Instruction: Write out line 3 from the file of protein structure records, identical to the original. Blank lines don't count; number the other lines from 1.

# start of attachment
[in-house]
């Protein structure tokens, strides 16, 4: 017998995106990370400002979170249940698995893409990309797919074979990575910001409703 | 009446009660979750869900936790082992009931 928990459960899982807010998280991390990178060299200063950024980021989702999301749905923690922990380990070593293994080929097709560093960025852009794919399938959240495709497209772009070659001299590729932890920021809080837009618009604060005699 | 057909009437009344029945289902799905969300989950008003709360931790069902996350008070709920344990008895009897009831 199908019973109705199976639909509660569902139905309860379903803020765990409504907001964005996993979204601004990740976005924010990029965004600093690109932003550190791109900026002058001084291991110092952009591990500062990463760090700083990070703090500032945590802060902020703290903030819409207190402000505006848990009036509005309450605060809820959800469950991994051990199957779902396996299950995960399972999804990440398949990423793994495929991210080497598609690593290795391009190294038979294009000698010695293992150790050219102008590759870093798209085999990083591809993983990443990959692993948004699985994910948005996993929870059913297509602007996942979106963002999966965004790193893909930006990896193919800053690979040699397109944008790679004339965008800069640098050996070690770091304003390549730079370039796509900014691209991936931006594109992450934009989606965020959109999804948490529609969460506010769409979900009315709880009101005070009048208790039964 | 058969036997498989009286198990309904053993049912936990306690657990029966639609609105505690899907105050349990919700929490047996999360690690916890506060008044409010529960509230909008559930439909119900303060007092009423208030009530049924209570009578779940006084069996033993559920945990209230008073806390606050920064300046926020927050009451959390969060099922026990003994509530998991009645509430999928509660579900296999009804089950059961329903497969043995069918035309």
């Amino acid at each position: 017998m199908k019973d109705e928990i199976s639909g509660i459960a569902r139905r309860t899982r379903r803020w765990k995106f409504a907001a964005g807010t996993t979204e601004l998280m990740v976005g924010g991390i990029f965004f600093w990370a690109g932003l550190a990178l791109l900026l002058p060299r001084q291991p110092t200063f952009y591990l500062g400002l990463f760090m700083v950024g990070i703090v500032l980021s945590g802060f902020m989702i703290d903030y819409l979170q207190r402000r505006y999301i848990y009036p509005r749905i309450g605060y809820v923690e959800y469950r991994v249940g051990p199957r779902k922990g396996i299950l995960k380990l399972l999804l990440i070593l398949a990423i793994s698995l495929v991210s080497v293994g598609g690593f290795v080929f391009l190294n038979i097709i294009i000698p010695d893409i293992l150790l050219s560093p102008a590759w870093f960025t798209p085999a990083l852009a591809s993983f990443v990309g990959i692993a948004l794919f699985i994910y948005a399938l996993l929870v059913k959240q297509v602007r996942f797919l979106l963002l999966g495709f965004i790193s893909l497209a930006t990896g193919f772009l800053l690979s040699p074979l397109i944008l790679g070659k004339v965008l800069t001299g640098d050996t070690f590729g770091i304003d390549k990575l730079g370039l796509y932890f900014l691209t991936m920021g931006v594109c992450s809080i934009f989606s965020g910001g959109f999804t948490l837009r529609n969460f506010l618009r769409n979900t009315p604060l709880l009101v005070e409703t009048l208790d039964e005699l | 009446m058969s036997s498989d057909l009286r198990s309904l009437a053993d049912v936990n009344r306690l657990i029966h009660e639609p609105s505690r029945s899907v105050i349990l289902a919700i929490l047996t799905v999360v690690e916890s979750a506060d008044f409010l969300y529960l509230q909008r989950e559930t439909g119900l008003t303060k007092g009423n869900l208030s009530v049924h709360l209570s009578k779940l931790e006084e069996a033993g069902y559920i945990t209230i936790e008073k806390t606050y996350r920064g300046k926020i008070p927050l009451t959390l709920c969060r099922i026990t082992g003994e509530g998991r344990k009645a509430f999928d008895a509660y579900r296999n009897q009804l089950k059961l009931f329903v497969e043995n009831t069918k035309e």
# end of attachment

């Amino acid at each position: 017998m199908k019973d109705e928990i199976s639909g509660i459960a569902r139905r309860t899982r379903r803020w765990k995106f409504a907001a964005g807010t996993t979204e601004l998280m990740v976005g924010g991390i990029f965004f600093w990370a690109g932003l550190a990178l791109l900026l002058p060299r001084q291991p110092t200063f952009y591990l500062g400002l990463f760090m700083v950024g990070i703090v500032l980021s945590g802060f902020m989702i703290d903030y819409l979170q207190r402000r505006y999301i848990y009036p509005r749905i309450g605060y809820v923690e959800y469950r991994v249940g051990p199957r779902k922990g396996i299950l995960k380990l399972l999804l990440i070593l398949a990423i793994s698995l495929v991210s080497v293994g598609g690593f290795v080929f391009l190294n038979i097709i294009i000698p010695d893409i293992l150790l050219s560093p102008a590759w870093f960025t798209p085999a990083l852009a591809s993983f990443v990309g990959i692993a948004l794919f699985i994910y948005a399938l996993l929870v059913k959240q297509v602007r996942f797919l979106l963002l999966g495709f965004i790193s893909l497209a930006t990896g193919f772009l800053l690979s040699p074979l397109i944008l790679g070659k004339v965008l800069t001299g640098d050996t070690f590729g770091i304003d390549k990575l730079g370039l796509y932890f900014l691209t991936m920021g931006v594109c992450s809080i934009f989606s965020g910001g959109f999804t948490l837009r529609n969460f506010l618009r769409n979900t009315p604060l709880l009101v005070e409703t009048l208790d039964e005699l | 009446m058969s036997s498989d057909l009286r198990s309904l009437a053993d049912v936990n009344r306690l657990i029966h009660e639609p609105s505690r029945s899907v105050i349990l289902a919700i929490l047996t799905v999360v690690e916890s979750a506060d008044f409010l969300y529960l509230q909008r989950e559930t439909g119900l008003t303060k007092g009423n869900l208030s009530v049924h709360l209570s009578k779940l931790e006084e069996a033993g069902y559920i945990t209230i936790e008073k806390t606050y996350r920064g300046k926020i008070p927050l009451t959390l709920c969060r099922i026990t082992g003994e509530g998991r344990k009645a509430f999928d008895a509660y579900r296999n009897q009804l089950k059961l009931f329903v497969e043995n009831t069918k035309e």